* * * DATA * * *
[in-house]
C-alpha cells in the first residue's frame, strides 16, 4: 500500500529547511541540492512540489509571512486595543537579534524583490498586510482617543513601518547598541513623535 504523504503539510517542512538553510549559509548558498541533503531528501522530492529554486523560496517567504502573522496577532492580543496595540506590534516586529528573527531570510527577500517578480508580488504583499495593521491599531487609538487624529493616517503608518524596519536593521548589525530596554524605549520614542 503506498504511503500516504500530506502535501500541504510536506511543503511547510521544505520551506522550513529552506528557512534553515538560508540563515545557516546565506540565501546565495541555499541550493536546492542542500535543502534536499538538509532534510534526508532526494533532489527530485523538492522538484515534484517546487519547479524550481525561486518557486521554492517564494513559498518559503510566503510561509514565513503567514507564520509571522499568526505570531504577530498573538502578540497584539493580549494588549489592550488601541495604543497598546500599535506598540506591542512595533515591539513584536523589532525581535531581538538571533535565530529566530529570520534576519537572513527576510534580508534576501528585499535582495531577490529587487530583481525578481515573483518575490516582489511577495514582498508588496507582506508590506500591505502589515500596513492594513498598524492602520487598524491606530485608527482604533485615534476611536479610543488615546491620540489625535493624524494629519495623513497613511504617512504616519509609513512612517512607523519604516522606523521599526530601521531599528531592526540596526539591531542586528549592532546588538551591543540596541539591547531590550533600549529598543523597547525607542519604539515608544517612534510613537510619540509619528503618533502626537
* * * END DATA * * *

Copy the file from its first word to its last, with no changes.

[in-house]
C-alpha cells in the first residue's frame, strides 16, 4: 500500500529547511541540492512540489509571512486595543537579534524583490498586510482617543513601518547598541513623535 504523504503539510517542512538553510549559509548558498541533503531528501522530492529554486523560496517567504502573522496577532492580543496595540506590534516586529528573527531570510527577500517578480508580488504583499495593521491599531487609538487624529493616517503608518524596519536593521548589525530596554524605549520614542 503506498504511503500516504500530506502535501500541504510536506511543503511547510521544505520551506522550513529552506528557512534553515538560508540563515545557516546565506540565501546565495541555499541550493536546492542542500535543502534536499538538509532534510534526508532526494533532489527530485523538492522538484515534484517546487519547479524550481525561486518557486521554492517564494513559498518559503510566503510561509514565513503567514507564520509571522499568526505570531504577530498573538502578540497584539493580549494588549489592550488601541495604543497598546500599535506598540506591542512595533515591539513584536523589532525581535531581538538571533535565530529566530529570520534576519537572513527576510534580508534576501528585499535582495531577490529587487530583481525578481515573483518575490516582489511577495514582498508588496507582506508590506500591505502589515500596513492594513498598524492602520487598524491606530485608527482604533485615534476611536479610543488615546491620540489625535493624524494629519495623513497613511504617512504616519509609513512612517512607523519604516522606523521599526530601521531599528531592526540596526539591531542586528549592532546588538551591543540596541539591547531590550533600549529598543523597547525607542519604539515608544517612534510613537510619540509619528503618533502626537